Lisa Soto and David Cortijo
Lisa Soto and David Cortijo of the Information Technology Division have modern jobs but an old-fashioned pastime. When they aren't busy ensuring that the Lab's Unix and Linux computing systems are running efficiently and capturing scientific data, they spend their time pursuing medieval combat re-enactment.
Although the two work together, they did not become interested in medieval history at the same time. Soto, who started "costuming" in 1999, said she was first interested in recreating the clothing from that time period. She did extensive research and decided to create a persona representing an 11th century Lithuanian woman. "I costumed myself right down to the shoes and jewelry," she said. "Then, one day in 2003, I went to a medieval field tournament and watched the one-on-one combat and decided I really wanted to try it."
The sport is sponsored and governed by the Society of Creative Anachronism (SCA). According to their website, the SCA is dedicated to researching and recreating the arts and skills of pre-17th century Europe. Their "known world" consists of 19 kingdoms, with over 30,000 members residing in countries around the world. Participants, dressed in clothing of the Middle Ages and Renaissance, attend tournaments, art exhibits, classes, workshops, dances, feasts, and more.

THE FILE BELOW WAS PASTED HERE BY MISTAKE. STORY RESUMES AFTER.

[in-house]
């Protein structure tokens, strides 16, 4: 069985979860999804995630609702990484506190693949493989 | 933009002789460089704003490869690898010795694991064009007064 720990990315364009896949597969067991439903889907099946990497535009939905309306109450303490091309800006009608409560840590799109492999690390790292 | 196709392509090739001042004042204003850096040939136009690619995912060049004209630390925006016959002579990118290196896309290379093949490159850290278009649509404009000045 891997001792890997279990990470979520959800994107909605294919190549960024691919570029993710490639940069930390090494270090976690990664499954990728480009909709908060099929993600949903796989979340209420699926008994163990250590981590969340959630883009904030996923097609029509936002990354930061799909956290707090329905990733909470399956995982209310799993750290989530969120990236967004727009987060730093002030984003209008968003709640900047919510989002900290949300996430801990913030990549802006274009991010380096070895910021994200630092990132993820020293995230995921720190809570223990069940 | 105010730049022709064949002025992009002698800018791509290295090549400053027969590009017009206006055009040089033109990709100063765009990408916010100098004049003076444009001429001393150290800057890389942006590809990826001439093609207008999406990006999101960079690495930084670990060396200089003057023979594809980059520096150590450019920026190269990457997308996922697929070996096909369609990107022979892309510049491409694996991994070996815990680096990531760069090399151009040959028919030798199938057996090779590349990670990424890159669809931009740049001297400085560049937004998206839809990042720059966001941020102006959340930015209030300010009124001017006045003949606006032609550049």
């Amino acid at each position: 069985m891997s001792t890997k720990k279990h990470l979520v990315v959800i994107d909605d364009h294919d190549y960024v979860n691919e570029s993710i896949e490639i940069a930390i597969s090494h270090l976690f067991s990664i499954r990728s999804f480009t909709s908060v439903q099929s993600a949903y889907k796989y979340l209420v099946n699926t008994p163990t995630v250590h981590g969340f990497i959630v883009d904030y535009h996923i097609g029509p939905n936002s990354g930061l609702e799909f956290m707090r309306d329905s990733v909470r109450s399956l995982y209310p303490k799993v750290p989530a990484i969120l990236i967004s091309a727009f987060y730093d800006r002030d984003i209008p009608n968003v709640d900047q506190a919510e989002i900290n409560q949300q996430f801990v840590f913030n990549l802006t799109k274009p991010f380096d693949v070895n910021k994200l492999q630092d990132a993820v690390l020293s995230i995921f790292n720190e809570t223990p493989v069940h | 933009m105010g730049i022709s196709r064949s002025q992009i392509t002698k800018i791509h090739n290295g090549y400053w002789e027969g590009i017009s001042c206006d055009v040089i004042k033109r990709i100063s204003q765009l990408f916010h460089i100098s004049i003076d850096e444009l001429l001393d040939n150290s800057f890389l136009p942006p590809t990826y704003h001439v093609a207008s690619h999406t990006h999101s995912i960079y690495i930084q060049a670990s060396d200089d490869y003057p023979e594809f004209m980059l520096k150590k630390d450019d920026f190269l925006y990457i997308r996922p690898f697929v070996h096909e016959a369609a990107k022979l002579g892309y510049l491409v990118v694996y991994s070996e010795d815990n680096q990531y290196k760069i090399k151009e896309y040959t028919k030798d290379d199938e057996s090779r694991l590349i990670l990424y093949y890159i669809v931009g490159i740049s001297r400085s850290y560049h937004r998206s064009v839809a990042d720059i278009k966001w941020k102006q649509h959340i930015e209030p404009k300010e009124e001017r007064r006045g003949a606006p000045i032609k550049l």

Cortijo, President of the local SCA chapter, became interested in medieval combat reenactment in 2003. "Participation in a field event is quite an adrenaline rush," he said. "But the costuming and the educational components are also important. There are a lot of rules of engagement to follow too, and the safety of others is always first."
In the United States, the groups are divided up into Kingdoms, Regions, Baronies, Shires and smaller groups. New York is part of the East Kingdom, and the local Suffolk County group is "An Dubhaigeainn" (a Welsh term roughly translated as "Black Abyss") because of its remote location in the East Kingdom.
Soto said the "Superbowl" of this sport takes place at Pennsic in Pennsylvania every summer. At that event, the East Kingdom squares off against the Middle Kingdom with nearly 2,000 participants on the field. "When I'm out there, I can literally feel the hair on my arms stand up and my adrenaline start to rise," she said. "After a day of combat we all kick back and have dinner by candlelight and talk and laugh about the events of the day. You feel like you've been transported back in time. It's a great feeling of camaraderie."
But don't be fooled. The camaraderie only happens after the combat has ended and a winner has been declared. Participants fight for their Kingdom, as well as for the title of King or Queen. They use rattan swords and protective body armor. Combatants can hit inside the general shield area. For example, attacking the hands, knees, or lower legs is not allowed. "If you are 'taken down' by a warrior you must die defensively -- place your shield over your head, lie down on the ground, and curl up into the fetal position," explained Cortijo.
Soto and Cortijo agree that their unique pastime is more "recreation" than "re-creation." But who knows? Perhaps one day one of them will reign as Baron or Baroness of the Black Abyss.
For more information on medieval re-enactment go to: www.sca.org.
Think you or one of your colleagues has a good story to tell? Email us! Although we can't write about everyone, we would love to hear your ideas and suggestions.
2008-967 INT/EXT | Media & Communications Office
This is a print-friendly version of this feature. To see the full content, go to: